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Find The Boots

Rantings from a few corporate types about life, technology, travel, guns, politics, and everything good in the world.

A Few Pointers for Chitika

Sunday, July 22, 2007

Can anyone really afford to turn down business in this day and age?

I have a small project website that I've been developing on the side. It covers a niche market and it's a subject I like to talk about.

I've complained in the past about how Google adwords doesn't produce much revenue, so I decided to experiment with a few other services. I'm particularly interested in sites that use keywords to drive their ads instead of looking at the context as Google does. After a long search, I came across Chitika, which purports to be "the #1 Blog$ Company." I'm not sure what that means, but it was definitely worth a try. So I signed my little, new site up for their service.

I was a little more than shocked to receive the following in my inbox several days ago:
Thank you for your online submission. We have reviewed your website.

Unlike traditional banner and text-based advertising programs our merchandising-based Chitika | eMiniMalls program typically works best with established sites that contain exclusive authoritative content.

Based on past experience we found that our eMiniMalls program works best with (but not limited to) websites that have:
- significant traffic, preferably more than 10,000 impressions per month
- rich in content that relates to product merchandising, i.e., product reviews, product-centric discussions etc.
- family friendly content in English
- target audiences from US, Canada, UK, France, Sweden, Germany, Denmark, Australia, New Zealand, Belgium, Italy, Netherlands, and Spain. As we expand our merchant base we will be able to cater to traffic from other regions as well in the future.

Also, in order to properly determine the effectiveness that our Chitika | eMiniMalls will have when placed on a particular site we need to see all content. Therefore, we cannot accept sites that are new or under construction.

(***PLEASE NOTE*** all of the above stated reasons may or may not pertain to your website. The above list summarizes the set of representative factors that are taken into consideration during the review process.)

In an effort to bring value to our publishers, we carefully consider each submission. During our review process we have determined that Chitika | eMiniMalls might not be a good match for your website.

We wish you the best of luck in monetizing your website, and thank you again for your interest in Chitika | eMiniMalls.

Regards,
Chitika Customer Service
----------------------------
Chitika, Inc. - Turning Page Views into Profits
I was fairly shocked. The blog isn't of an adult or even controversial nature. Yes, it's new, but there wasn't any reason someone wouldn't want their service carried on it, especially a new company competing with Google. It's already indexed by Google and has some strong PR5 links coming in. About half the blog entries are product reviews, so you'd think they'd be interested. Getting customers into a startup is pretty darn hard, so I'm impressed that they feel they can walk away from business. Or Not.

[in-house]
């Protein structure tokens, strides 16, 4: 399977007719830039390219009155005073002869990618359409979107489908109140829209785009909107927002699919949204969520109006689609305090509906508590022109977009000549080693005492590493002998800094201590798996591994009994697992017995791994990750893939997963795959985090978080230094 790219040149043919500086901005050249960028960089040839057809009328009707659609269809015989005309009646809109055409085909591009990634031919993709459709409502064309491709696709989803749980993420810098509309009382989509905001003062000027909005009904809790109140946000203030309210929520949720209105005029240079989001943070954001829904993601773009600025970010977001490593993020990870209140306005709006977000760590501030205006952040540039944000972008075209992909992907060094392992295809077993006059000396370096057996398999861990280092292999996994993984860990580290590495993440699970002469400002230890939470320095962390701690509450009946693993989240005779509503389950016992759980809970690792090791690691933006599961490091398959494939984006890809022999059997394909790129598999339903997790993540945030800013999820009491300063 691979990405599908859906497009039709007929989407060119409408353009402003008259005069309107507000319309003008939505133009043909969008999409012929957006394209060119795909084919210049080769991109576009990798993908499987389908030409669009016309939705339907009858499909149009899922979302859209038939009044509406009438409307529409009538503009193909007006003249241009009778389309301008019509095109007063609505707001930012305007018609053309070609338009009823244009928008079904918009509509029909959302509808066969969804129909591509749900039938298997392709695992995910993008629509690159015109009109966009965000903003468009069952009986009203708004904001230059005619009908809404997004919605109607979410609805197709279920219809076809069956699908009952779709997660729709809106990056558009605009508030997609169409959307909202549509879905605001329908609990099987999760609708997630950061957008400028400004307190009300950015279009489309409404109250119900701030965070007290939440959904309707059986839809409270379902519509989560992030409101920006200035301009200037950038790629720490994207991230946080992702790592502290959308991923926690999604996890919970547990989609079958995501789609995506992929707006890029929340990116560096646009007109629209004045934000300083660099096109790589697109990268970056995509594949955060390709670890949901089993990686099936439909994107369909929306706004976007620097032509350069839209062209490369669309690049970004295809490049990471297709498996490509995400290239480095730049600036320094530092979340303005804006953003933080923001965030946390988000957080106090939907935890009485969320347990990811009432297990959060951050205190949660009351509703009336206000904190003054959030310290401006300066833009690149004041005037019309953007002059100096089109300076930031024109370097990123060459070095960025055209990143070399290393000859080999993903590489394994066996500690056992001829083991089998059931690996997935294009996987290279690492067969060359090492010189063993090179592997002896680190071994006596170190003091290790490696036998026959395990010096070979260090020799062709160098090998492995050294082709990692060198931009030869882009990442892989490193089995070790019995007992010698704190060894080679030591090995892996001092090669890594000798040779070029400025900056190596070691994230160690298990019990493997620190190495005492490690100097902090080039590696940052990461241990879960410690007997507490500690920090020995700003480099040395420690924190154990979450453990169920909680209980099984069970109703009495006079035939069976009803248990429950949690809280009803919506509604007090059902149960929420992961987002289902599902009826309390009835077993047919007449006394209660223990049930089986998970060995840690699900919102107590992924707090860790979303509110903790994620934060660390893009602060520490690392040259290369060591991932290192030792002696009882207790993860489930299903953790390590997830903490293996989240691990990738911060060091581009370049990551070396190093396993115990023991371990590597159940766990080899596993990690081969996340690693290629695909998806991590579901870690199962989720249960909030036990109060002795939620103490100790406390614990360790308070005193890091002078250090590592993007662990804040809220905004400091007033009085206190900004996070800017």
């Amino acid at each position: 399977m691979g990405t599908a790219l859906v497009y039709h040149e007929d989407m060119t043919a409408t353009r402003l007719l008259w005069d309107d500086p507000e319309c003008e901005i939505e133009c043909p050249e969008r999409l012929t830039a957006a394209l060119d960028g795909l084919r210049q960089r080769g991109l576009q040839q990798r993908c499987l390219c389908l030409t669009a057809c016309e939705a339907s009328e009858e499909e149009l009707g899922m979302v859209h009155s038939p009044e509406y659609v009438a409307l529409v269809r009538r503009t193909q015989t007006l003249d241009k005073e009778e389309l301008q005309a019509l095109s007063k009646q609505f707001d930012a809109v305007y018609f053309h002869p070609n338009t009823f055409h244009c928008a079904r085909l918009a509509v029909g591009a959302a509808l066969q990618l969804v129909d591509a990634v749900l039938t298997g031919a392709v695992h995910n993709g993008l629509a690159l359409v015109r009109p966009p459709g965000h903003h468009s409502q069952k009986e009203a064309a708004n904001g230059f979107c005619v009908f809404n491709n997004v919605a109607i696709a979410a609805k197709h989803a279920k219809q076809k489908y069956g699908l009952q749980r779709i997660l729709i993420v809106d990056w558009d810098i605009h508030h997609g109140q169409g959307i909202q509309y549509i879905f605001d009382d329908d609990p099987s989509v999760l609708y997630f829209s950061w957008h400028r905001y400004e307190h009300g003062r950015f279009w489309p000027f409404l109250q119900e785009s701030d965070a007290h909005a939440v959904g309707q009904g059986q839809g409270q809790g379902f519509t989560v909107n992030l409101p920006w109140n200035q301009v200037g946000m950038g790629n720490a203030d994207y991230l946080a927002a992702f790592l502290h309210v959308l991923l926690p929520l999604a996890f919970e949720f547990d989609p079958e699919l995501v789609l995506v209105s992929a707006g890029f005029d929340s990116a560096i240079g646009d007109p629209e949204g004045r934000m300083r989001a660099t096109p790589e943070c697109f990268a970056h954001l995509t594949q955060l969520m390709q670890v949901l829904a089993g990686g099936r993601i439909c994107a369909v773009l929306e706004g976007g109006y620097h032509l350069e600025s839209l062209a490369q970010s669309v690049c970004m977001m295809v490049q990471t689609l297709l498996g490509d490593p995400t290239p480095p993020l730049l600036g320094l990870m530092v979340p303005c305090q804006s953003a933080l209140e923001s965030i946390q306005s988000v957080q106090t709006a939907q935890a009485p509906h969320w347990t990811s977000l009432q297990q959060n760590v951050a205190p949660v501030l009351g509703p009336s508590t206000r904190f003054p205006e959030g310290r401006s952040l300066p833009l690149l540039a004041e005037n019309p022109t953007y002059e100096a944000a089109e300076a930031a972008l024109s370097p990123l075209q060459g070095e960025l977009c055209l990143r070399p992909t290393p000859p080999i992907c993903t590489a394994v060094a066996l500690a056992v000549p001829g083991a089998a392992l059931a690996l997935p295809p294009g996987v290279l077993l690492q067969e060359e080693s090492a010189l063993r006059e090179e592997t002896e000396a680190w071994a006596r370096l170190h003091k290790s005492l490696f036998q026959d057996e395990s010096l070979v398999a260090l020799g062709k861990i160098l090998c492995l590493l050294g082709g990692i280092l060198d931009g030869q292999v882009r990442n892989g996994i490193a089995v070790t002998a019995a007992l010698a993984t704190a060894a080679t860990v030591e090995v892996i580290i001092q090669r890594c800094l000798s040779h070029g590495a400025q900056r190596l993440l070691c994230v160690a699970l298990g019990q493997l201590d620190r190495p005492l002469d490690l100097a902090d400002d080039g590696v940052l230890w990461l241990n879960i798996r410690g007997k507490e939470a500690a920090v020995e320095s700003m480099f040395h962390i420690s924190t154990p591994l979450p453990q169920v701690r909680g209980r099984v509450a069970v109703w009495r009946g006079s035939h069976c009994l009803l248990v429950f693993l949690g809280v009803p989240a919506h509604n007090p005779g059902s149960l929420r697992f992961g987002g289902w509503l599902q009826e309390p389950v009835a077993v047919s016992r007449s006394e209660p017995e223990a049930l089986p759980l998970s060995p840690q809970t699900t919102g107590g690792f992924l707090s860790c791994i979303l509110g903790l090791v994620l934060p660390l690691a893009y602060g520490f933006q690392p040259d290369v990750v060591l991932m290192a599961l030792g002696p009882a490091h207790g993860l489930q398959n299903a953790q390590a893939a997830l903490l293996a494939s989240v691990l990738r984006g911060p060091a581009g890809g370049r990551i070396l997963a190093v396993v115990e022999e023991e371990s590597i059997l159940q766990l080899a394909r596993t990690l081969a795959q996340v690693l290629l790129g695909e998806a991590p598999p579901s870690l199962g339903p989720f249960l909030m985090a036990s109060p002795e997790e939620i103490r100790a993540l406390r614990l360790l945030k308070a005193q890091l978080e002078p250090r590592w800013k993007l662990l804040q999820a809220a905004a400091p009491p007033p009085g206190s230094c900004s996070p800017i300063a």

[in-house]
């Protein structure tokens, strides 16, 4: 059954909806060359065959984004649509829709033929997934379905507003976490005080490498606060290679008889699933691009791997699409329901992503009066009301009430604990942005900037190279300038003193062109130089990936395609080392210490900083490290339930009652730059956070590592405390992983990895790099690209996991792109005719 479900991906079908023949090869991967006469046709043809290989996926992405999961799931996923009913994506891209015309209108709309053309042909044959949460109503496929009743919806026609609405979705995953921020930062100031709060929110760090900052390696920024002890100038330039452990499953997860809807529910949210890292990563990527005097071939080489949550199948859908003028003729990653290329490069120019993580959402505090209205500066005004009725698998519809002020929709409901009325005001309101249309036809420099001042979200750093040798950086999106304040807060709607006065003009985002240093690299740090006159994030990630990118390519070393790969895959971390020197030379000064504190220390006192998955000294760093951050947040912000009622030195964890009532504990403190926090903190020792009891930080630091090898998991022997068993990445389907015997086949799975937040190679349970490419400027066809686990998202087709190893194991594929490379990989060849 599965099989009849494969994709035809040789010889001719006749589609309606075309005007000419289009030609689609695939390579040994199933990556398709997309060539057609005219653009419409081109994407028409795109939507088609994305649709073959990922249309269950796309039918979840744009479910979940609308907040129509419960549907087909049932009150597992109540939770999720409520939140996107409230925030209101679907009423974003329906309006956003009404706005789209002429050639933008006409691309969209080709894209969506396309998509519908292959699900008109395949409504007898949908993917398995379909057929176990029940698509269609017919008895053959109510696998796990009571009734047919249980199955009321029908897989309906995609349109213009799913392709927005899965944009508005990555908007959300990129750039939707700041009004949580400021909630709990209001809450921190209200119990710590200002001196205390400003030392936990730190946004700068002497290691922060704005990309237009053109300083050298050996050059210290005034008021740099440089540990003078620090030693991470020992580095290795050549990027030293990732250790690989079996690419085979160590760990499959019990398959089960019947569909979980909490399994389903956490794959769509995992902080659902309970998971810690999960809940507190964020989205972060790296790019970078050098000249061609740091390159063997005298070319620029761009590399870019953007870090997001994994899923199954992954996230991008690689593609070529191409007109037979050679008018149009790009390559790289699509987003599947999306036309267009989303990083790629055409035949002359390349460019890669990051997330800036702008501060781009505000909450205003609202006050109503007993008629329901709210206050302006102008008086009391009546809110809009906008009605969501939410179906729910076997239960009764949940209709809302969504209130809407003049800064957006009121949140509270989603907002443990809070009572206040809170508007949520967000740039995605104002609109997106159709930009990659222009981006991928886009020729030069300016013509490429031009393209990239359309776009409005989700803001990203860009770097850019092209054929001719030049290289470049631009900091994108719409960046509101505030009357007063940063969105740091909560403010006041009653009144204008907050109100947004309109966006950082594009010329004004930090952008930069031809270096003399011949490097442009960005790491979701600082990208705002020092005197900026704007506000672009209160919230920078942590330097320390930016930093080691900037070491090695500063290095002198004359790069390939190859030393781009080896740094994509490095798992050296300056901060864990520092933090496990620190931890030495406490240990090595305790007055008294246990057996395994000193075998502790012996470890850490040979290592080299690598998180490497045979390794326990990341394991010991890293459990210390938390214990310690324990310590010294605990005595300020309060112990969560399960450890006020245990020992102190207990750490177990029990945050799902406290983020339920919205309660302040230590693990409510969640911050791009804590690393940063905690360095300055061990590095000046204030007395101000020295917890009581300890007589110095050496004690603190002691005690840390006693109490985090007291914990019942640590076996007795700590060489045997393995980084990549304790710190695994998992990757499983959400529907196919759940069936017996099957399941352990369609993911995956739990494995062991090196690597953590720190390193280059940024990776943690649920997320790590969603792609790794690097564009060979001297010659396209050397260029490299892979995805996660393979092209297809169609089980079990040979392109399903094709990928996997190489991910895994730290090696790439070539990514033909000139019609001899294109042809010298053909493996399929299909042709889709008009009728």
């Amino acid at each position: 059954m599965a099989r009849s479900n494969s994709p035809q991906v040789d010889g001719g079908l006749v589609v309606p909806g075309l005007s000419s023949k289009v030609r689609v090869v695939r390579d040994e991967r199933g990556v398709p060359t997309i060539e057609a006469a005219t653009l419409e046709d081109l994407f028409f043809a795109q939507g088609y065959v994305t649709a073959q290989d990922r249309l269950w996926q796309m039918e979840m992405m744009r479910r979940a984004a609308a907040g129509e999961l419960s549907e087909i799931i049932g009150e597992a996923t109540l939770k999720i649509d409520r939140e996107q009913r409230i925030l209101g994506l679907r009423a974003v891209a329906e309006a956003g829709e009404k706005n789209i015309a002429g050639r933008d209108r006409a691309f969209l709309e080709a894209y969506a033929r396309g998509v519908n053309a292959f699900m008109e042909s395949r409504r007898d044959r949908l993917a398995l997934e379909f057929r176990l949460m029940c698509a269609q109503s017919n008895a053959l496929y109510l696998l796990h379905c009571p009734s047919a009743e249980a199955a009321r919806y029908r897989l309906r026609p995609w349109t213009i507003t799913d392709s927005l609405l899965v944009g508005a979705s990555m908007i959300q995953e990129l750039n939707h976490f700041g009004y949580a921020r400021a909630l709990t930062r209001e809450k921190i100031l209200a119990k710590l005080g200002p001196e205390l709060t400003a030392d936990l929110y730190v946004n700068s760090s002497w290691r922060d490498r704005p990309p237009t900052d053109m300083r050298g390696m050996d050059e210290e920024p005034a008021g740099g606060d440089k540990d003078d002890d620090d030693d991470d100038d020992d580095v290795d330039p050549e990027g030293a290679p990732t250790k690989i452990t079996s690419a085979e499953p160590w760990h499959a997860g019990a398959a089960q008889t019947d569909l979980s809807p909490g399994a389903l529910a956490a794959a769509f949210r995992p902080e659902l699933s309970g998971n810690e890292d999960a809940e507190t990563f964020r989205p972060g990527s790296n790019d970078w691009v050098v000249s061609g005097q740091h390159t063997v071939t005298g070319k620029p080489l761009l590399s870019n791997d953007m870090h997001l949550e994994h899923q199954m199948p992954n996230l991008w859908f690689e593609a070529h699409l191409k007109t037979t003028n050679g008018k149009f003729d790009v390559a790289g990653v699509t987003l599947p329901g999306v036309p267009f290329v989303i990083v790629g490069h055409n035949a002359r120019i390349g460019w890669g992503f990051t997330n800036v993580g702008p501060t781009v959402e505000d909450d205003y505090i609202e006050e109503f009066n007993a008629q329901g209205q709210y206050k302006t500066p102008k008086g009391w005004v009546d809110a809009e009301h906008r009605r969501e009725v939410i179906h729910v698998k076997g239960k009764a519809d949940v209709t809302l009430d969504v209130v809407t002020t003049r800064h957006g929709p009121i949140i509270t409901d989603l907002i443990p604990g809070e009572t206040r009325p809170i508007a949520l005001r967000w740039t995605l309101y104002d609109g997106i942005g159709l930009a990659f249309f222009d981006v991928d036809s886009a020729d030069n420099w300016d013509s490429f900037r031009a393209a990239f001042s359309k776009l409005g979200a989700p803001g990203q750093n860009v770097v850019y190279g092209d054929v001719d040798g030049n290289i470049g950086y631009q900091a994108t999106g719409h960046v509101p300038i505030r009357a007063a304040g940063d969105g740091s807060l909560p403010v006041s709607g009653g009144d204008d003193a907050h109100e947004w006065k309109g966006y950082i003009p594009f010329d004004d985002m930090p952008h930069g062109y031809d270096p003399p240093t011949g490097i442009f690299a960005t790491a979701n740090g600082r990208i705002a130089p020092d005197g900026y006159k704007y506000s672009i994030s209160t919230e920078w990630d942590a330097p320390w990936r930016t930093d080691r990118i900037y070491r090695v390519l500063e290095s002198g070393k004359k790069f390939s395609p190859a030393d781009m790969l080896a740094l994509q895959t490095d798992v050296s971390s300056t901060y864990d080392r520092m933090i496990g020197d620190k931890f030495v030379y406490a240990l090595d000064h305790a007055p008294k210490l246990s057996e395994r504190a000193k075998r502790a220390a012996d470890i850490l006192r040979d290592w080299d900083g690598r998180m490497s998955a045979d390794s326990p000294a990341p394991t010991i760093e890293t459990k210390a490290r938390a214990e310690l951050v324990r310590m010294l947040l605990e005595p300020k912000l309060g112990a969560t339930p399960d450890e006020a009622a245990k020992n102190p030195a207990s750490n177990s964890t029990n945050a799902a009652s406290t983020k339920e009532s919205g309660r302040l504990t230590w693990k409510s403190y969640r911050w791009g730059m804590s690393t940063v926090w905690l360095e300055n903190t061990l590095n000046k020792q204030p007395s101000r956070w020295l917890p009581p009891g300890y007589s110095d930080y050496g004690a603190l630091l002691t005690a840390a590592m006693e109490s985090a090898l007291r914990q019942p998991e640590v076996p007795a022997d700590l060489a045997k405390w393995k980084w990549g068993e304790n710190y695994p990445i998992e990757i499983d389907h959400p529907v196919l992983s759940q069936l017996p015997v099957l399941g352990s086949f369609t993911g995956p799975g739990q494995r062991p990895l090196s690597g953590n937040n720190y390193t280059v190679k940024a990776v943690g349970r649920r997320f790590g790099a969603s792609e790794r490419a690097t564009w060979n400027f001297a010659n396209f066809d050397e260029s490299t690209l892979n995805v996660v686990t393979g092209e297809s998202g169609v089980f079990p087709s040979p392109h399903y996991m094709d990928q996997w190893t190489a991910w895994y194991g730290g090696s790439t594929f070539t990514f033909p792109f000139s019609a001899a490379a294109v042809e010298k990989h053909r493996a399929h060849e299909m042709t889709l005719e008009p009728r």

A little research on the company reveals that they're a four year old startup founded by Lycos engineers. They may be technically proficient, but they're a little lacking on the business side. In fact, they seem to be hitting a few bumps in the road. Well, Chitika, since you're obviously a little new at this game of business, I've got a few pointers for you:

1) What exactly is your marginal cost of adding a customer? A record in a database? Or are you afraid that you might receive ad loads from the sites? But wait, if you're getting traffic then that's a good thing, right? The cost of a non-performing site can't be more than $0.10/year. You spent more than that having someone review the site to turn it down.

2) You never know who you're talking to. Remember the story of the Harvard President who left a farmer and his wife waiting in his lobby for hours until they left on their own? They just wanted to talk to him so they could make a donation. Instead, they endowed Stanford. Turning down a site because "it's new" just runs the risk of garnering ill will from someone with a lot of other sites.

3) There's a reason companies advertise to kids. The products you use when you're young tend to be what you stay with. The cost of changing to a new product for a business is non-zero. If you think you're going to be able to poach successful and established sites from the advertisers they've already formed relationships with, you're in for a shock. My guess is the money will run out long before you figure this out.

4) Everybody has 10 friends. If you make someone happy, they might tell 1 or 2. If you make them mad, they'll tell everybody they know. Social networking has completely changed this. Witness the Jericho phenomenon -- these small groups of people were able to find each other, coordinate, and make a lot of noise. So in this new era, it's not 10 friends. In this case, the "nobody" blog owner you dis'd had another blog with thousands of daily readers.

5) Google sees everything. FTB gets indexed almost every day, and if our articles get picked up on Digg it's within the hour.

In the words of William H. Bonney: "Yoohoo. I'll make you famous!"

   

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